Monster Mash – Alien vs. Predator Brings Two Sci-Fi Titans Face-to-Face
A strange species of interstellar visitors – which in the future will become known as Predators – come to Earth thousands of years ago and teach ancient civilizations how to build complex structures such as pyramids and are revered as Gods. They also bring a serpent-like race of aliens that have concentrated acid for blood and only live to become the dominant life form on whichever planet they are brought to.
The first is the perfect hunter: Cunning, lethal, and master of all types of weaponry. The latter is the perfect killing machine: Instinctive, vicious, hive-like, and able to quickly adapt to any survival situation. When brought together the two species cannot help but wage war; one for survival, the other for the sport.
For centuries, the human race has been caught smack dab in the middle. Until now.
Okay. I’ll buy it. Why not? It’s as good an idea as any as to how ancient civilizations built their pyramids. Besides, in a silly, over-the-top, B-movie way, it’s actually kind of a terrifically goofy premise to build a face-off between two iconic sci-fi killers. If King Kong can battle Godzilla, and Frankenstein and the Wolf Man can come to blows, then I guess this works, too.
But does the imaginative Alien series need to be turned into a tongue-in-cheek battle royale? I don’t really mind making a joke out of Predator, the 1987 original is the only good film as it is, but the former series is magnificent. Each of the four entries – Alien 3 and Alien Resurrection’s noticeable flaws notwithstanding – introduced just as many visionary filmmakers to a wider audience (Ridley Scott, James Cameron, David Fincher, Jean-Pierre Jeunet), each director adding their distinctive voice to a mythology that only grows in powerful resonance as time goes on.
Yet here we have Resident Evil director Paul W. S. Anderson’s Alien vs. Predator whether we wanted it or not. Thankfully, it is perfectly amusing in a juvenile sort of way. I somewhat surprisingly had a good time watching events play out. Still, it’s a tad disconcerting to see the Alien series reduced to a rock’em, sock’em video game. Not going to lie as far as that goes.
It’s a pretty good game. Anderson sets this monster mash in an underground arctic pyramid that’s one part Rubix Cube, one part rat maze, and all sideshow carnival House of Horrors. Using a mix of familiar faces (Lance Henriksen from Aliens and Alien 3) and talented newcomers (Sanaa Lathan from Out of Time, Raoul Bova of Under the Tuscan Sun, and Trainspotting star Ewan Bremmer), Anderson gives his audience interesting human characters to spend their time with. Additionally, it is as if the director has gone through both series (including their comic book adaptations) with a fine-tooth comb, including every bit of lore, mythology, weapon, and creature trait he can stuff into the movie’s brief 100-minute running time.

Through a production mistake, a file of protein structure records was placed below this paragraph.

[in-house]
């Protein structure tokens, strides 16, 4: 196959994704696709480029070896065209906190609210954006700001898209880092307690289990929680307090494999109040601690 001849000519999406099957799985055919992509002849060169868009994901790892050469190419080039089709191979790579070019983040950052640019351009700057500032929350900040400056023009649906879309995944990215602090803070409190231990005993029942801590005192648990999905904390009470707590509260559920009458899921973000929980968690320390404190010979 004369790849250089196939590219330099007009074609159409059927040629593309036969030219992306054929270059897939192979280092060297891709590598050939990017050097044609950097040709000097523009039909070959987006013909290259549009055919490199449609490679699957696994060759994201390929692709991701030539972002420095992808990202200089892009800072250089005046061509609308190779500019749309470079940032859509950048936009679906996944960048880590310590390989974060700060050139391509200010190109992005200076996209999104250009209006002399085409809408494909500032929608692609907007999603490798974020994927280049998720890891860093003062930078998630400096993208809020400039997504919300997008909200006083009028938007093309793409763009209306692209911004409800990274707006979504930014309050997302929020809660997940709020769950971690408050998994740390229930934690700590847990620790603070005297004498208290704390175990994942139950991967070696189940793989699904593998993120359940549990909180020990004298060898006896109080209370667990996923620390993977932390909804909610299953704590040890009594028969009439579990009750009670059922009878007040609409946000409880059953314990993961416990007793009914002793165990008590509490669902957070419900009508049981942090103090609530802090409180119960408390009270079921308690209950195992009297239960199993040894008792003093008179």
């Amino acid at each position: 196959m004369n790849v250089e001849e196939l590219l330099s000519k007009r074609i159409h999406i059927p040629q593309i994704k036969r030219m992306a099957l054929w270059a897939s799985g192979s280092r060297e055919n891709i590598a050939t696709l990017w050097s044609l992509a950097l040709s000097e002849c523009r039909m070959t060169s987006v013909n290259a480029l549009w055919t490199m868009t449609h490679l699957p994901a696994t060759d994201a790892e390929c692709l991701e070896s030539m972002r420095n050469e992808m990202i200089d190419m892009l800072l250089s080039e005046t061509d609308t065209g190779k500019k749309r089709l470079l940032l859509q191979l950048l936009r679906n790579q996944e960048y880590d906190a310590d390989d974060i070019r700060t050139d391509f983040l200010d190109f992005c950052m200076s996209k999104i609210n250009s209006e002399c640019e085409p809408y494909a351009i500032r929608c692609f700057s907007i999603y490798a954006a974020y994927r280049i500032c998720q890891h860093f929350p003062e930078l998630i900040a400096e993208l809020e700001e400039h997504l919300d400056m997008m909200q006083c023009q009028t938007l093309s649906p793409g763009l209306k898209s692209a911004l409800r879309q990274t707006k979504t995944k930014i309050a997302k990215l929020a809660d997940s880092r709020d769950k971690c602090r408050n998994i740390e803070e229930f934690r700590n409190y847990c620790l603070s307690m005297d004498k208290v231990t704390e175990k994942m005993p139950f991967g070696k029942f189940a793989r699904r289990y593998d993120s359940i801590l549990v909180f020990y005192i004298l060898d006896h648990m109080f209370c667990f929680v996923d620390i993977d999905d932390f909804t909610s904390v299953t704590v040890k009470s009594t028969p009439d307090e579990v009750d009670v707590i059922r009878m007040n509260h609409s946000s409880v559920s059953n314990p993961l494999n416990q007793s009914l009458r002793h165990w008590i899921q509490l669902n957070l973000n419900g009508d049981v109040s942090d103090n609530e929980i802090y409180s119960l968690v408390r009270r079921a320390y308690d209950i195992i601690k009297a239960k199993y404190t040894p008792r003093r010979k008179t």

Not altogether shocking, this is an unreviewable motion picture. Alien vs. Predator is full of logically-impaired characters who are introduced as being the best in each of their chosen scientific fields doing increasingly stupid things as events spiral increasingly out of control. But just as long as Anderson delivers the expected power punches, double-jaw bites, and acid-drenched disembowelments all of that is sort of forgivable in an alternate universe sort of way. If the audience is cheering, it’s doubtful they’ll notice how inane the plot is.
And Anderson does deliver. At about the midway point there’s a mano-y-mano Alien/Predator smackdown that’s definitely worth the wait. Later during the climax, Lathan and one of the Predators join forces (this is not a spoiler) to battle a massive Alien Queen, and it’s preposterously glorious. These sequences are viscerally thrilling, delivering a combination of action, suspense, and humor that had me frequently glued to my seat.
Some missteps are difficult to overlook. In trying to compress everything into such a short timeframe, full-grown Aliens spring forth practically immediately from within their human hosts, while Predators indiscriminately kill or spare their human guinea pigs with virtually no rhyme or reason. It is as if the rules for both species laid down in each of their respective series of films was not important. This annoyed me.
Honestly, though, you either buy into this wacky world of monster versus monster nonsense or you don’t. Besides, on a technical front, a lot of this is aces. Richard Bridgland‘s (Richard III) production design is extraordinary, as are the astonishing visual effects work from Oscar-winner John Bruno (The Abyss) and creature effects by Aliens, Alien 3, and Alien: Resurrection veterans Alec Gillis and Tom Woodruff, Jr. Best of all, Lathan is a superior action heroine, her character deserving a better film to strut her stuff in.
Whatever. When it comes to a picture as pre-sold and pre-packaged as this one is, you either go to the theater opening weekend or stay as far away from this type of mashup as humanly possible. While I predict the box office returns will be relatively robust, it’s not like Alien vs. Predator is essential viewing.
Film Rating: 2½ (out of 4)